1st Tesla Model X In China Arrives (Video)

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Originally published on EV Obsession.

Tesla recently held an event in Beijing to mark the official delivery of the first Model X to the Asia-Pacific region. The regional launch event at the historic Diaoyutai State Guesthouse saw the attendance of around 400 people.

The Diaoyutai State Guesthouse is a hotel and garden retreat in the western suburbs of the Chinese capital that’s often used as a hosting venue for foreign government officials, and other “important” people.

Despite our earlier reports on the possible delay of Model X deliveries to the region, it appears that things are roughly on track. Tesla’s Vice President of Asia Pacific, Robin Ren, was quoted by the China Daily as saying that the company is actually more than 6 months ahead of schedule, and that first deliveries are expected by the end of the month.

“Stimulated by the impressive number of orders of Model 3, we are now making a new capacity plan,” Ren stated.

“Tesla first announced back in February of this year that it would begin taking orders for the flashy Model X, just ahead of the country’s national Chinese new year holiday. Deliveries were not anticipated until the first quarter of 2017 though early sightings of the Model X seen at the Beijing air cargo terminal led some to believe that more of the electric crossover might be headed into the country, albeit the one spotted was presumably Tesla’s display car for the Beijing Auto China show,” Teslarati states.

“China has become Tesla’s second largest market after the US, and has seen more than a 300% growth rate over the past year.”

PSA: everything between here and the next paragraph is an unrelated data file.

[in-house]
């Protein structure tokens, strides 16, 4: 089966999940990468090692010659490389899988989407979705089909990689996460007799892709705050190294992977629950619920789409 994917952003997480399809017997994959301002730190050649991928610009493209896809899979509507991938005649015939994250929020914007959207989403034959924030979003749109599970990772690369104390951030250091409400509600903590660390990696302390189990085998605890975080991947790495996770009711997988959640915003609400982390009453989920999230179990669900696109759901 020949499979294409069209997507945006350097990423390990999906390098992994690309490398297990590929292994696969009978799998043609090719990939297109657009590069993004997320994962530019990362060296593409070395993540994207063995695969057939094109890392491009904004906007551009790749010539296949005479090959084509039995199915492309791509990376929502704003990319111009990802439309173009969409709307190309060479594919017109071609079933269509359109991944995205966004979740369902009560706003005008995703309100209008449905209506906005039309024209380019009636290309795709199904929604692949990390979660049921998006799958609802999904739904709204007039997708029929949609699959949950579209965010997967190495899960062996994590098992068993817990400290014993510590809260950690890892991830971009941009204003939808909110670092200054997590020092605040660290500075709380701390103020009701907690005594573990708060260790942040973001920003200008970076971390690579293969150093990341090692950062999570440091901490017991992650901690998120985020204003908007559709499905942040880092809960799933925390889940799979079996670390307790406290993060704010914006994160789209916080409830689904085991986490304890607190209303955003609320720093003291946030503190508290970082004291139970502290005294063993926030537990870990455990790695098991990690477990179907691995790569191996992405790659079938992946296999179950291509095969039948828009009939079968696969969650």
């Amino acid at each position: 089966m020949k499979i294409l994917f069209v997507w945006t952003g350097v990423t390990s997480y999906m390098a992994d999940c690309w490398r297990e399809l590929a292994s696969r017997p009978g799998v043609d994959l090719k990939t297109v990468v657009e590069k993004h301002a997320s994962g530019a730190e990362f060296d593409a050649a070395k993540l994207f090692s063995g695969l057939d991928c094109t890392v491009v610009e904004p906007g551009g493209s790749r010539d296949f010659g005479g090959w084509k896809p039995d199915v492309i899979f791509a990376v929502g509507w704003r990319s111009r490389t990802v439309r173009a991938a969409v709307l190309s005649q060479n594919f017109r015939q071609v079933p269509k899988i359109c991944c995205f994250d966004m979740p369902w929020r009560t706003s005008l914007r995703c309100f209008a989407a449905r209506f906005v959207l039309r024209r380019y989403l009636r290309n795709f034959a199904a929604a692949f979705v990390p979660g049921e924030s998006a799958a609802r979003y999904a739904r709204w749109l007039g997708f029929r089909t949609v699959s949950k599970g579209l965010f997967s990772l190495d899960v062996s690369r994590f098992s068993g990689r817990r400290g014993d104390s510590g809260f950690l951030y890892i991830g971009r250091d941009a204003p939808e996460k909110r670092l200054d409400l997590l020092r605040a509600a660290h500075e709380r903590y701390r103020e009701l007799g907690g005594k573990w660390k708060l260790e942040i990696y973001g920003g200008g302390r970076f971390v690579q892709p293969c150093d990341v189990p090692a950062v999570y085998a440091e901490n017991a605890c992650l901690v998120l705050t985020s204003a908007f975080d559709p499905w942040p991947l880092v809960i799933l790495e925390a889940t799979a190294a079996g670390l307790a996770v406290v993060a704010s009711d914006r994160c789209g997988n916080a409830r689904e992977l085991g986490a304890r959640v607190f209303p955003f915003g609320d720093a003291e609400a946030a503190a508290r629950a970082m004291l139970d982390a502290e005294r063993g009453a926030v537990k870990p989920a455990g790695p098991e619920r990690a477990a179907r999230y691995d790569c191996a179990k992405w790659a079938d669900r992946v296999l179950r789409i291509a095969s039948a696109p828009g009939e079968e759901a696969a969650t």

It’s still not exactly clear what the delivery schedule for the region will be like. Will those who placed an order months ago get theirs relatively soon? Is the region being prioritized?

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James Ayre

James Ayre's background is predominantly in geopolitics and history, but he has an obsessive interest in pretty much everything. After an early life spent in the Imperial Free City of Dortmund, James followed the river Ruhr to Cofbuokheim, where he attended the University of Astnide. And where he also briefly considered entering the coal mining business. He currently writes for a living, on a broad variety of subjects, ranging from science, to politics, to military history, to renewable energy.

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4 thoughts on “1st Tesla Model X In China Arrives (Video)

  • The HEPA filter or ‘bioweapon defense mode’ was made specifically for the Chinese market.

    Air filtration is something that the wealthy elite in China absolutely want everywhere they go. Which is not very surprising. Even if you’re ultra rich in China, you still have to live in their smog plagued cities.

    • Here in Melbourne Australia, we have approx 4.5m people, and an ever expanding number of them are Chinese, looking to get away from the air pollution at home… What I don’t understand is WHY is the pollution so bad? We have clear skies here virtually all the time, compared to China’s cities with thick smog virtually continuously. It is a mystery to me…

      • Multiple reasons. Vehicles. Coal fueled building heat boilers and industrial boilers. Electricity plants. Even some coal used for cooking in homes.

        Coal-fueled electricity plants seem to contribute less than what most people would guess. Vehicles play a large role. Thus the government’s support for EVs.

        • OK, I can see a correlation between coal and the pollution, but we have dirty (really dirty) brown coal making most of our power, but it is located where the coal is – far from Melbourne, and does contribute to city pollution. I’d assume the Chinese are not stupid, and would do the same – locating power stations far from major cities. Burning coal in homes is one thing I had not considered, so that may be a primary cause. The cars on the road… We have horrendous traffic problems on our Melbourne roads (supposedly worse than LA), but I sit here looking out my window with yet another pure clear sky day arriving. It is weird, and illogical. Maybe Chinese cities don’t have wind to blow the pollution away ?

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